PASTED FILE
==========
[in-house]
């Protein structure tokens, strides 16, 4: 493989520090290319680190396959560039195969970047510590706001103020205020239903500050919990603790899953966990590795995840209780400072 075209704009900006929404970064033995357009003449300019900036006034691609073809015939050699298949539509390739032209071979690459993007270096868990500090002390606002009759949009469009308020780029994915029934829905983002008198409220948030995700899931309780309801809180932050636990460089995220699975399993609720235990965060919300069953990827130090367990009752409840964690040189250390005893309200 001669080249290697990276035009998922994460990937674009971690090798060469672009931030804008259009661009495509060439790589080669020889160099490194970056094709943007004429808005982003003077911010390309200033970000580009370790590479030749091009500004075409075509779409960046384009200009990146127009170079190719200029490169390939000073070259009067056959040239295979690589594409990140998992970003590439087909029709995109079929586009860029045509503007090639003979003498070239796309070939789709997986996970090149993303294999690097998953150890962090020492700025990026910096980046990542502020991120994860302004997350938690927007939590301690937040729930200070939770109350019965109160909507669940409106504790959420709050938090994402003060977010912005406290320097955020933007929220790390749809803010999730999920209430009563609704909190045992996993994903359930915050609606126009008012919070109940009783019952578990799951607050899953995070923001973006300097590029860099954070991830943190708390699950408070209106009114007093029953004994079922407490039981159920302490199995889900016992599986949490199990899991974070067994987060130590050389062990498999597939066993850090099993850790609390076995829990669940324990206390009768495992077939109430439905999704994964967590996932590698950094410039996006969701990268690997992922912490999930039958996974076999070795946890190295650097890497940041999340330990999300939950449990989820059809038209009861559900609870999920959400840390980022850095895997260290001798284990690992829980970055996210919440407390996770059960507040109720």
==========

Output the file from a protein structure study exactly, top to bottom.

[in-house]
């Protein structure tokens, strides 16, 4: 493989520090290319680190396959560039195969970047510590706001103020205020239903500050919990603790899953966990590795995840209780400072 075209704009900006929404970064033995357009003449300019900036006034691609073809015939050699298949539509390739032209071979690459993007270096868990500090002390606002009759949009469009308020780029994915029934829905983002008198409220948030995700899931309780309801809180932050636990460089995220699975399993609720235990965060919300069953990827130090367990009752409840964690040189250390005893309200 001669080249290697990276035009998922994460990937674009971690090798060469672009931030804008259009661009495509060439790589080669020889160099490194970056094709943007004429808005982003003077911010390309200033970000580009370790590479030749091009500004075409075509779409960046384009200009990146127009170079190719200029490169390939000073070259009067056959040239295979690589594409990140998992970003590439087909029709995109079929586009860029045509503007090639003979003498070239796309070939789709997986996970090149993303294999690097998953150890962090020492700025990026910096980046990542502020991120994860302004997350938690927007939590301690937040729930200070939770109350019965109160909507669940409106504790959420709050938090994402003060977010912005406290320097955020933007929220790390749809803010999730999920209430009563609704909190045992996993994903359930915050609606126009008012919070109940009783019952578990799951607050899953995070923001973006300097590029860099954070991830943190708390699950408070209106009114007093029953004994079922407490039981159920302490199995889900016992599986949490199990899991974070067994987060130590050389062990498999597939066993850090099993850790609390076995829990669940324990206390009768495992077939109430439905999704994964967590996932590698950094410039996006969701990268690997992922912490999930039958996974076999070795946890190295650097890497940041999340330990999300939950449990989820059809038209009861559900609870999920959400840390980022850095895997260290001798284990690992829980970055996210919440407390996770059960507040109720």